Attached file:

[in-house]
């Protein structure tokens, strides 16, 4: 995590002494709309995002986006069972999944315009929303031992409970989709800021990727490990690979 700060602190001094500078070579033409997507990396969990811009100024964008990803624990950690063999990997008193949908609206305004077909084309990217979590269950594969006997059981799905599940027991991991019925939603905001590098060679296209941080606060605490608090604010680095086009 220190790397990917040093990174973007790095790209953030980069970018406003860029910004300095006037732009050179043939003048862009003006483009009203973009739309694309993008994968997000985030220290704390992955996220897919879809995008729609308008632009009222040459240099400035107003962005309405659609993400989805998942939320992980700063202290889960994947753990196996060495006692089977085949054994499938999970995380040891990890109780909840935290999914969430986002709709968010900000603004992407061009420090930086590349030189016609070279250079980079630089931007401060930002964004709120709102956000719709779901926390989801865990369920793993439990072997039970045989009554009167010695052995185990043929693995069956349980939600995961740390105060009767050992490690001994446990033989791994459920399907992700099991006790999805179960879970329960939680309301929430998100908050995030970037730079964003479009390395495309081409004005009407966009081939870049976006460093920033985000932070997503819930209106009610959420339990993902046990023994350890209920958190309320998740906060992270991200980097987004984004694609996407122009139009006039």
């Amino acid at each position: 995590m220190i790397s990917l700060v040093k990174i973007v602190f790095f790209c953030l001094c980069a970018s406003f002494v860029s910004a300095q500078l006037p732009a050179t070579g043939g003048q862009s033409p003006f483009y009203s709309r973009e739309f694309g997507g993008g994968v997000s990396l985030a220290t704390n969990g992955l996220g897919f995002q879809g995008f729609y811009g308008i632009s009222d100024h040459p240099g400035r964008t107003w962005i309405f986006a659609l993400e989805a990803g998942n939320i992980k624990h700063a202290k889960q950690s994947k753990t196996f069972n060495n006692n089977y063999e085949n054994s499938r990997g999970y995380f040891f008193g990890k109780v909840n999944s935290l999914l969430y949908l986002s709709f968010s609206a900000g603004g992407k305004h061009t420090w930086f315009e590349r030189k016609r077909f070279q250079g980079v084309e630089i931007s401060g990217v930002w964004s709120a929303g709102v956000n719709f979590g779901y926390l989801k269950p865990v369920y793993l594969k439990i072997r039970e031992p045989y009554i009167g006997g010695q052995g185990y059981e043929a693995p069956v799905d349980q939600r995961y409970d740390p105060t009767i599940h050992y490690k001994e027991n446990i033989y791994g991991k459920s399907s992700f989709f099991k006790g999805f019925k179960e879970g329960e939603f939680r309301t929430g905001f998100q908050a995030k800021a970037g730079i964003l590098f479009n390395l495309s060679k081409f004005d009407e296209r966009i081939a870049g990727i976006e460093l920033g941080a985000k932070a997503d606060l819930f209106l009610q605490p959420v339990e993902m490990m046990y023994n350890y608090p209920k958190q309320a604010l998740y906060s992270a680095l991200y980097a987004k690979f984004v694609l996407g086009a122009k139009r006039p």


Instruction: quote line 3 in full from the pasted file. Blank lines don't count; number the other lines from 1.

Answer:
């Amino acid at each position: 995590m220190i790397s990917l700060v040093k990174i973007v602190f790095f790209c953030l001094c980069a970018s406003f002494v860029s910004a300095q500078l006037p732009a050179t070579g043939g003048q862009s033409p003006f483009y009203s709309r973009e739309f694309g997507g993008g994968v997000s990396l985030a220290t704390n969990g992955l996220g897919f995002q879809g995008f729609y811009g308008i632009s009222d100024h040459p240099g400035r964008t107003w962005i309405f986006a659609l993400e989805a990803g998942n939320i992980k624990h700063a202290k889960q950690s994947k753990t196996f069972n060495n006692n089977y063999e085949n054994s499938r990997g999970y995380f040891f008193g990890k109780v909840n999944s935290l999914l969430y949908l986002s709709f968010s609206a900000g603004g992407k305004h061009t420090w930086f315009e590349r030189k016609r077909f070279q250079g980079v084309e630089i931007s401060g990217v930002w964004s709120a929303g709102v956000n719709f979590g779901y926390l989801k269950p865990v369920y793993l594969k439990i072997r039970e031992p045989y009554i009167g006997g010695q052995g185990y059981e043929a693995p069956v799905d349980q939600r995961y409970d740390p105060t009767i599940h050992y490690k001994e027991n446990i033989y791994g991991k459920s399907s992700f989709f099991k006790g999805f019925k179960e879970g329960e939603f939680r309301t929430g905001f998100q908050a995030k800021a970037g730079i964003l590098f479009n390395l495309s060679k081409f004005d009407e296209r966009i081939a870049g990727i976006e460093l920033g941080a985000k932070a997503d606060l819930f209106l009610q605490p959420v339990e993902m490990m046990y023994n350890y608090p209920k958190q309320a604010l998740y906060s992270a680095l991200y980097a987004k690979f984004v694609l996407g086009a122009k139009r006039p």